Standard-Setting Disputes: The Need for Guidelines
David A. Balto and Daniel I. Prywes(1)
The antitrust enforcement agencies are reportedly conducting several investigations into disputes involving the non-disclosure of patents or patent applications to industry standard-setting groups. This problem is also being explored in the FTC/DOJ hearings on intellectual property and antitrust.
We believe that enforcement actions to prevent the anticompetitive abuse of standard-setting processes are important, and necessary in some situations. However, the business community would benefit from the clearer sort of guidance - touching a broad range of standard-setting disclosure issues -- that could be provided through the issuance of FTC/DOJ Guidelines or a Policy Statement.
The antitrust theories underlying the FTC's current investigations are rooted in FTC's 1996 enforcement action in Dell Computer, 121 F.T.C. 616 (1996). In Dell, the standard setting body established a rule requiring disclosure of any IP rights needed to practice a proposed standard. The standard-setting participants came up with a new product that quickly became widely used and commercially successful.
After the standard was adopted and new products based on the standard entered the market, Dell began to assert that these products infringed on its patent, despite having twice certified during the standards-development process that it had no intellectual property rights. If Dell had provided information on its patent claim up front, the participants could have made an informed choice whether to avoid the Dell technology and opt instead for a technology without any IP conflicts. The FTC alleged that Dell's belated assertion of IP rights was an unfair method of competition in violation of Section 5. Dell then agreed to a consent order, under which it would not assert its patent rights against the standard.
Although the Dell enforcement action demonstrated the FTC's concern about improper manipulation of collective standard-setting activity through non-disclosure of patent rights, it failed to answer many questions. For example, the FTC majority stated that the non-disclosure by the Dell representative was "not inadvertent." Although "not inadvertent" may have been an appropriate statement for the level of evidence secured, it did not provide much guidance to standard-setting participants about the scope of their duty (if any) to search for intellectual property rights or to disclose those rights. Moreover, the Dell enforcement action did not suggest what kind of disclosure duty a standard-setting body should impose upon its members.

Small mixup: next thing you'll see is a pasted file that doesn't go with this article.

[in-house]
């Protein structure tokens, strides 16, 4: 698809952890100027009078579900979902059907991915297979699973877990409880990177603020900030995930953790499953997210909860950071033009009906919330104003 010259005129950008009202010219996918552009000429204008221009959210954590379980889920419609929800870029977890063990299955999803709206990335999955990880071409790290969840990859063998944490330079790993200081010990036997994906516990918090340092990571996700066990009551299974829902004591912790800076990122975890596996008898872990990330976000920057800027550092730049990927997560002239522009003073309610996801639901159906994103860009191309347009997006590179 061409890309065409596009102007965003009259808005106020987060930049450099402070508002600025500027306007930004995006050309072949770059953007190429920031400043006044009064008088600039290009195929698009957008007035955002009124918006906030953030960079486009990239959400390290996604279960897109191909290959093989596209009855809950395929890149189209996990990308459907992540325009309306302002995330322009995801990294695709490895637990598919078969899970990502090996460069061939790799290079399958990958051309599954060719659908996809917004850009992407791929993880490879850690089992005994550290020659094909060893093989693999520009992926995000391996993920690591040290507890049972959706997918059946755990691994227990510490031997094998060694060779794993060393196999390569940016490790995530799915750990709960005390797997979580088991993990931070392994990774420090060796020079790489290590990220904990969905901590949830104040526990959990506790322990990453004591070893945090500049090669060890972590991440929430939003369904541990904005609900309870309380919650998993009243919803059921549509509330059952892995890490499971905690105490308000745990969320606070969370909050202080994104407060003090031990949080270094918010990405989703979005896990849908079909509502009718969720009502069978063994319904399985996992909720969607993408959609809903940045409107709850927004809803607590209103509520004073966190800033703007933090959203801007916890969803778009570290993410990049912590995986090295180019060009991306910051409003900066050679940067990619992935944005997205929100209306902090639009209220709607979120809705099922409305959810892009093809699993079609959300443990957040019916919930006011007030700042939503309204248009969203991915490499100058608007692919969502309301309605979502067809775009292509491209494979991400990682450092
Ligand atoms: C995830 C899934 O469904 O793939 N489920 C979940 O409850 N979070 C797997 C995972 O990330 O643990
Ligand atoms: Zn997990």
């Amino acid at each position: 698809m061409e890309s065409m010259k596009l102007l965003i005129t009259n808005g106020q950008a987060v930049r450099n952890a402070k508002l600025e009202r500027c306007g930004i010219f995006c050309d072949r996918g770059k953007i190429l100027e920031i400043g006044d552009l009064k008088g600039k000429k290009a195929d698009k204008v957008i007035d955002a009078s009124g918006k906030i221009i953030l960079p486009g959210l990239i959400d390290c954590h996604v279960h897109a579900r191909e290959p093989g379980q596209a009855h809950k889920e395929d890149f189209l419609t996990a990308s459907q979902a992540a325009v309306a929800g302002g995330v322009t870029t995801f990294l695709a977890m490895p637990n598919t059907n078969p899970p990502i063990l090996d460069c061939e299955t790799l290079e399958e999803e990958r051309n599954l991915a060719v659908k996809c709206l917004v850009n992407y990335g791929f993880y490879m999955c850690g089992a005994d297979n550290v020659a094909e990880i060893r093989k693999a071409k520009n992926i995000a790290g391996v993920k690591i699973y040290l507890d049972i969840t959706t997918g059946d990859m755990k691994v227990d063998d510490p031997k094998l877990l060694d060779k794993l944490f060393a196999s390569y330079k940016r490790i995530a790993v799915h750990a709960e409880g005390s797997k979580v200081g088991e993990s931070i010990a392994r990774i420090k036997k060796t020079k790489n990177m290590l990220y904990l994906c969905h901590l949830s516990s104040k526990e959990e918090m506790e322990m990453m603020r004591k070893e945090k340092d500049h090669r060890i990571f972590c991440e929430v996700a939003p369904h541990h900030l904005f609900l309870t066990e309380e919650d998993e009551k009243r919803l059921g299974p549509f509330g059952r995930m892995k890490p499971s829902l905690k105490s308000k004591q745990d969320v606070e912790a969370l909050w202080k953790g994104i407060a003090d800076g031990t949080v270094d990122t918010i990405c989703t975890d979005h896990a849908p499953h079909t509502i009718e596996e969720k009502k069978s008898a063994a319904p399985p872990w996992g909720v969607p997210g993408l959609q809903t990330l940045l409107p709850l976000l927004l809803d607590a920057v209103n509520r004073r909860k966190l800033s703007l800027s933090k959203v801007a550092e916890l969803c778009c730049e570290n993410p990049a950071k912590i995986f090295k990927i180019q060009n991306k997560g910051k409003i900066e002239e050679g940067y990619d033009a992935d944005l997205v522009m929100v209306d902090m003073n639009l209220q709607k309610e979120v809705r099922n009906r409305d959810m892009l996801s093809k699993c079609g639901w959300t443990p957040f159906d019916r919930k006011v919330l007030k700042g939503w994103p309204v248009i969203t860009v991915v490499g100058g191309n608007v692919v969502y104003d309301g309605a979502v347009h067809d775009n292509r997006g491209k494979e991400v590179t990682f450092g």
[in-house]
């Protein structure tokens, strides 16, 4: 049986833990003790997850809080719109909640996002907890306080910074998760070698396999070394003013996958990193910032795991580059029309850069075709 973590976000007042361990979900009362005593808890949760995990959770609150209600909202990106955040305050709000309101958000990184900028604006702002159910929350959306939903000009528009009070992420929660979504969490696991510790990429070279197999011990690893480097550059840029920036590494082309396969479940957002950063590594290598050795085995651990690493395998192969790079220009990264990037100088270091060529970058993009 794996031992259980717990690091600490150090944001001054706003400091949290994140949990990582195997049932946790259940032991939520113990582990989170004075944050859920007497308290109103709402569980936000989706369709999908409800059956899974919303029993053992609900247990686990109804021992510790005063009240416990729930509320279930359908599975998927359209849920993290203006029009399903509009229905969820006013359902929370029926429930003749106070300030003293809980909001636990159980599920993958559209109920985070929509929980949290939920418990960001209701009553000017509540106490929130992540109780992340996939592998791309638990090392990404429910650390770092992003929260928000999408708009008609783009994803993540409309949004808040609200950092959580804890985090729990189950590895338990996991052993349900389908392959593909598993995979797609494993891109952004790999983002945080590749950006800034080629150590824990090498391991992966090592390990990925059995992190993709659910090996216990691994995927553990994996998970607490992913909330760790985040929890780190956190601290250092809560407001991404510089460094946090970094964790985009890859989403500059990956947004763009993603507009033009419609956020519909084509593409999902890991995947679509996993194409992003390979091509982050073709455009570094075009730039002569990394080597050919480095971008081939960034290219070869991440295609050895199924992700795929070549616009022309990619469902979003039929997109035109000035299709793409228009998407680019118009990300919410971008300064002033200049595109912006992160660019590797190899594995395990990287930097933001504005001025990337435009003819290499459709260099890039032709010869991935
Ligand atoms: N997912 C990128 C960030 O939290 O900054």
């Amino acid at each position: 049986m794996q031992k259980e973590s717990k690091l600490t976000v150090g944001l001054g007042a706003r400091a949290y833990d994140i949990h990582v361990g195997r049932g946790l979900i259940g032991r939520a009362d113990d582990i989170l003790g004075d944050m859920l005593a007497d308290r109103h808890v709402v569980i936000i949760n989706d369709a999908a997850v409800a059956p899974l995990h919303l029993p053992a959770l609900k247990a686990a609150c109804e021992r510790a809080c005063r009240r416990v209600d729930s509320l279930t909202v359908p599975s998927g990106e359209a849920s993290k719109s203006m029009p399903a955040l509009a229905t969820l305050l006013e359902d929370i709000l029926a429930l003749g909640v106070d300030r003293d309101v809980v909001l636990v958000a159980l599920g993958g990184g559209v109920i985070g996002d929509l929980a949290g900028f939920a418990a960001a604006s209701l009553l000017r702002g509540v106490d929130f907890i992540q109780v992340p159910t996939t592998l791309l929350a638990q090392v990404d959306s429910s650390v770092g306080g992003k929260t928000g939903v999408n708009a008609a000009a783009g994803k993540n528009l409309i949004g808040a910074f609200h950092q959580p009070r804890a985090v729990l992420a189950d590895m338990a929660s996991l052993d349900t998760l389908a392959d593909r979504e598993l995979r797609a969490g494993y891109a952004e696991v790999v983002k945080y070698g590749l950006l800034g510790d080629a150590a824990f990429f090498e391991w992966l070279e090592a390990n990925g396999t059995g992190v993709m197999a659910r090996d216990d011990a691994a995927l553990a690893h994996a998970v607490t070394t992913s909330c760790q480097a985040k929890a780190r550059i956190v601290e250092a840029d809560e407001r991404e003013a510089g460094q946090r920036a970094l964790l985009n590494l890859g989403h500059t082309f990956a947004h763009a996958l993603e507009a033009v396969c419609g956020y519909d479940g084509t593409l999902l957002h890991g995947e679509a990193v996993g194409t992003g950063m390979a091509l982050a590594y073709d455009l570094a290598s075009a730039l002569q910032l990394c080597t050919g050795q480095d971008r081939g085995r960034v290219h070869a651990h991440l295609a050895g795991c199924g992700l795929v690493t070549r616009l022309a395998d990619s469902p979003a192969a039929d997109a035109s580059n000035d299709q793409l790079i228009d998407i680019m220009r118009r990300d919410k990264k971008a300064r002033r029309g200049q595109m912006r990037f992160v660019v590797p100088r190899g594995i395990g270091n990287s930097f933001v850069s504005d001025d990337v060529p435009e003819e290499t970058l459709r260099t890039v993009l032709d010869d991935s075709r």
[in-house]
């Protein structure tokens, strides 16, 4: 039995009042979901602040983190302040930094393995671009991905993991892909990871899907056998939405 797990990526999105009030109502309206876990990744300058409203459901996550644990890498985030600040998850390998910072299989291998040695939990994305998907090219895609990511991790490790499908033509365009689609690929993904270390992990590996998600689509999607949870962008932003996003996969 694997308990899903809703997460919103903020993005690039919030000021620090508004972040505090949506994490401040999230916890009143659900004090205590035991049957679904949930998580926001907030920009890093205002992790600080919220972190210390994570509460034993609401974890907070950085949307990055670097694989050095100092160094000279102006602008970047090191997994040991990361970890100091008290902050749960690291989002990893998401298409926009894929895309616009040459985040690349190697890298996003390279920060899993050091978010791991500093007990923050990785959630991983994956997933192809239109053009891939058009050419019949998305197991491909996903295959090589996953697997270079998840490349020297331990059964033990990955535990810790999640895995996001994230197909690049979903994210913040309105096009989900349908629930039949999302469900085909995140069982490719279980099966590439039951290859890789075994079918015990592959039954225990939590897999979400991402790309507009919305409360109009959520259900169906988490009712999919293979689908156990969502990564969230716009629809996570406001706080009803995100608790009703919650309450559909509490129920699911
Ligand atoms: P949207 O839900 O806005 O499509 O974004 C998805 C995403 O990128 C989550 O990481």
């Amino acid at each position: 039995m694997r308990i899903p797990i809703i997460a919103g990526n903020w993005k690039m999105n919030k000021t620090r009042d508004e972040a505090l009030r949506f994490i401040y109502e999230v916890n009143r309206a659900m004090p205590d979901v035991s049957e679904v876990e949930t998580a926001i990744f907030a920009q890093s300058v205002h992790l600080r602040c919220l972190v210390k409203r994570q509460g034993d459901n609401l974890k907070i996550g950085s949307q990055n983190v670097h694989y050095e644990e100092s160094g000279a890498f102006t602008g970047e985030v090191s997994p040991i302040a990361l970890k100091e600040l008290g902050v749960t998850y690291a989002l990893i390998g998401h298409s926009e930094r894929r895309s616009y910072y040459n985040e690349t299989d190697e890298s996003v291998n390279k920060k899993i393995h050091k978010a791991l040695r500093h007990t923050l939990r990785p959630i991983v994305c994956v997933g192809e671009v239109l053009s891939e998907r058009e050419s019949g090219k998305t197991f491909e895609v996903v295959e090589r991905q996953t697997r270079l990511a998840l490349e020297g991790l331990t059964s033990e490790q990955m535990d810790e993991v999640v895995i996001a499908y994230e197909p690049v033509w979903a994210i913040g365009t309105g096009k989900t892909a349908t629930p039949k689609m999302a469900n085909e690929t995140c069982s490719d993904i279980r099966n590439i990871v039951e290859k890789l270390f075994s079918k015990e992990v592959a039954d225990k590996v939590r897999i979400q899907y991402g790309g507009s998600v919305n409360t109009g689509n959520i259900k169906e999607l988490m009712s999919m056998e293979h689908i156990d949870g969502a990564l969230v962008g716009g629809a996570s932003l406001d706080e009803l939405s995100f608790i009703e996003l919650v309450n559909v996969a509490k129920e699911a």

The response to the proposed enforcement action was unique. Commissioner Azcuenaga authored a 25-page dissent and there were several comments filed by various standard-setting entities. Some comments questioned the lack of clarity in the proposed complaint. Many of the comments expressed concerns that the FTC should not impose disclosure duties that would require expensive patent searches, or otherwise take actions that would stifle or burden standard-setting activity. The FTC enforcement action did not resolve all the questions raised.
From our experience we believe that private practitioners and companies who attempt to counsel in this area face a daunting challenge. There are no Guidelines addressing standard setting, and there is little FTC guidance available of recent vintage. Case law is developing, but most often does not approach the issues from an antitrust or competition perspective. And the Dell decision itself provides a cacophony of disparate voices. At best one can fashion advice made of a patchwork of staff opinions, enforcement actions, and cases.
As the antitrust enforcement agencies consider how to address this area, it should not limit itself to enforcement actions. Like Dell, individual enforcement actions are necessarily limited by the particular facts of the specific controversy. To be sure, case-by-case adjudication provides flexibility and enables the Agencies to impose tailored remedies on law violators. However, it often fails to provide guidance to industry about how it should avoid anticompetitive behavior in the first instance. Given the increasing number of disputes in this area, and the paucity of case law, we believe the agencies should issue guidelines or a policy statement on standard setting to set out broader principles.
We present the following 10 recommendations as to the issues that should be addressed by Guidelines or a Policy Statement and their possible substance:
These suggested Guidelines are merely a starting point. No doubt, they can benefit from further refinement. In particular, care is required to ensure that any Guidelines do not unintentionally permit the collective setting of licensing terms that confer an inappropriate competitive benefit on participating firms at the expense of others.
Standards play a critical role in fostering competition, innovation, and economic growth. In high-tech industries, the old rules do not provide sufficient guidance. The need is there for FTC/DOJ Guidelines. We hope the antitrust enforcement agencies will meet that need.
1. Mr. Balto is a Partner in the worldwide antitrust practice of White & Case LLP. He is the former Assistant Director of the Office of Policy & Evaluation of the Bureau of Competition of the FTC. He has published numerous articles on standard setting including "Standard Setting in the 21st Century Network Economy," 18 Computer & Internet Lawyer 1 (June 2001). Mr. Prywes is a partner in the Washington office of Pepper Hamilton LLP. His practice focuses on commercial and regulatory litigation and he counsels several standard-setting groups. His article, "Patent Ambushes and Licensing in Computer Standard-Setting Groups," Antitrust Report (March 2001), discusses many of the issues raised by the Dell Computer case and similar litigation.